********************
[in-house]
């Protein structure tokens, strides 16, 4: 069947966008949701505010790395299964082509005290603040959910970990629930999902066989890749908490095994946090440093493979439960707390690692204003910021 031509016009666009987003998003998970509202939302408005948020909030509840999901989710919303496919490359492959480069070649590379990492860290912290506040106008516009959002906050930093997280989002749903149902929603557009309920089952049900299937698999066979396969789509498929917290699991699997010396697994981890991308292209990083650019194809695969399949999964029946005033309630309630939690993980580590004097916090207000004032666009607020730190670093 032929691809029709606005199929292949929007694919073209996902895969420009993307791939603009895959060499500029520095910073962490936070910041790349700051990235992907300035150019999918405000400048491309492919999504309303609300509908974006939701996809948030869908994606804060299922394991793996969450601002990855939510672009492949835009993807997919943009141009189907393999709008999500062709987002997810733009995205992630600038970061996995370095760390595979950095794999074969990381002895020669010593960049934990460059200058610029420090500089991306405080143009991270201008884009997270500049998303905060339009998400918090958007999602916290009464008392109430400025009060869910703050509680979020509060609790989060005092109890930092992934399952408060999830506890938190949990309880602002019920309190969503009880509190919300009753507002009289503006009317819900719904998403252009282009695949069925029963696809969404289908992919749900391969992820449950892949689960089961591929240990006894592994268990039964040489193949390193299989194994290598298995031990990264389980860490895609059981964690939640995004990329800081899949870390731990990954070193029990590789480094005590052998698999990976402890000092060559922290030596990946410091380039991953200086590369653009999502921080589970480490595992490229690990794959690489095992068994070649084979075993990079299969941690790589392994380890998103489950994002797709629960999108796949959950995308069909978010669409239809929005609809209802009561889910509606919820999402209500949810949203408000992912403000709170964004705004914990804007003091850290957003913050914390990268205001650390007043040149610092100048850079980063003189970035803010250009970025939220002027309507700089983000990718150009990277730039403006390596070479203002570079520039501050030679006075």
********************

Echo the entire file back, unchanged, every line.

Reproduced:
[in-house]
């Protein structure tokens, strides 16, 4: 069947966008949701505010790395299964082509005290603040959910970990629930999902066989890749908490095994946090440093493979439960707390690692204003910021 031509016009666009987003998003998970509202939302408005948020909030509840999901989710919303496919490359492959480069070649590379990492860290912290506040106008516009959002906050930093997280989002749903149902929603557009309920089952049900299937698999066979396969789509498929917290699991699997010396697994981890991308292209990083650019194809695969399949999964029946005033309630309630939690993980580590004097916090207000004032666009607020730190670093 032929691809029709606005199929292949929007694919073209996902895969420009993307791939603009895959060499500029520095910073962490936070910041790349700051990235992907300035150019999918405000400048491309492919999504309303609300509908974006939701996809948030869908994606804060299922394991793996969450601002990855939510672009492949835009993807997919943009141009189907393999709008999500062709987002997810733009995205992630600038970061996995370095760390595979950095794999074969990381002895020669010593960049934990460059200058610029420090500089991306405080143009991270201008884009997270500049998303905060339009998400918090958007999602916290009464008392109430400025009060869910703050509680979020509060609790989060005092109890930092992934399952408060999830506890938190949990309880602002019920309190969503009880509190919300009753507002009289503006009317819900719904998403252009282009695949069925029963696809969404289908992919749900391969992820449950892949689960089961591929240990006894592994268990039964040489193949390193299989194994290598298995031990990264389980860490895609059981964690939640995004990329800081899949870390731990990954070193029990590789480094005590052998698999990976402890000092060559922290030596990946410091380039991953200086590369653009999502921080589970480490595992490229690990794959690489095992068994070649084979075993990079299969941690790589392994380890998103489950994002797709629960999108796949959950995308069909978010669409239809929005609809209802009561889910509606919820999402209500949810949203408000992912403000709170964004705004914990804007003091850290957003913050914390990268205001650390007043040149610092100048850079980063003189970035803010250009970025939220002027309507700089983000990718150009990277730039403006390596070479203002570079520039501050030679006075």